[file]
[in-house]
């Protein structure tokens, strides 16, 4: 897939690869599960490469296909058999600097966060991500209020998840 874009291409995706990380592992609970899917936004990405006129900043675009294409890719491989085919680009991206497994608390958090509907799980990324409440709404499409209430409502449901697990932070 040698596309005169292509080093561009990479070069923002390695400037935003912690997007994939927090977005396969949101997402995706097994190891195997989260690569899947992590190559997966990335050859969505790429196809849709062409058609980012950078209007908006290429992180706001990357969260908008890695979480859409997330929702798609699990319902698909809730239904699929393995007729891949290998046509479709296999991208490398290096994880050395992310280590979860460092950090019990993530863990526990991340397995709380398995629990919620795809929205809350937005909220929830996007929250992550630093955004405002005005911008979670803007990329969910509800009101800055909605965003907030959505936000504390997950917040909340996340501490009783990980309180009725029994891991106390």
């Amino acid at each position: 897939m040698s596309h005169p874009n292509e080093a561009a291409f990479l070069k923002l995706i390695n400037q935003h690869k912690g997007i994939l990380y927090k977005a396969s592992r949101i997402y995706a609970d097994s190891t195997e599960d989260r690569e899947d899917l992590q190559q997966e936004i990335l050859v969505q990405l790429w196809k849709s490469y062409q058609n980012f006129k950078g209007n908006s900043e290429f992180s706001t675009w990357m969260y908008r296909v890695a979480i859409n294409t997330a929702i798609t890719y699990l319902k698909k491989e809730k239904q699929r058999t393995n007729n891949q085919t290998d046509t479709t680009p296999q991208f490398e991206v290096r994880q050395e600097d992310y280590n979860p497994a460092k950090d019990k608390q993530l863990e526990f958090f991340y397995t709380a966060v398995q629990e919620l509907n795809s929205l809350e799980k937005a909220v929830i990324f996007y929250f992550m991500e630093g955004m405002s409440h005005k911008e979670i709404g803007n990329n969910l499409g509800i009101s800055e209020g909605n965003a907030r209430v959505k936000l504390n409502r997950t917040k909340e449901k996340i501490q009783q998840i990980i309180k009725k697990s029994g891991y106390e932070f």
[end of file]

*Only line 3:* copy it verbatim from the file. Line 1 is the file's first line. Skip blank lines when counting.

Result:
């Amino acid at each position: 897939m040698s596309h005169p874009n292509e080093a561009a291409f990479l070069k923002l995706i390695n400037q935003h690869k912690g997007i994939l990380y927090k977005a396969s592992r949101i997402y995706a609970d097994s190891t195997e599960d989260r690569e899947d899917l992590q190559q997966e936004i990335l050859v969505q990405l790429w196809k849709s490469y062409q058609n980012f006129k950078g209007n908006s900043e290429f992180s706001t675009w990357m969260y908008r296909v890695a979480i859409n294409t997330a929702i798609t890719y699990l319902k698909k491989e809730k239904q699929r058999t393995n007729n891949q085919t290998d046509t479709t680009p296999q991208f490398e991206v290096r994880q050395e600097d992310y280590n979860p497994a460092k950090d019990k608390q993530l863990e526990f958090f991340y397995t709380a966060v398995q629990e919620l509907n795809s929205l809350e799980k937005a909220v929830i990324f996007y929250f992550m991500e630093g955004m405002s409440h005005k911008e979670i709404g803007n990329n969910l499409g509800i009101s800055e209020g909605n965003a907030r209430v959505k936000l504390n409502r997950t917040k909340e449901k996340i501490q009783q998840i990980i309180k009725k697990s029994g891991y106390e932070f």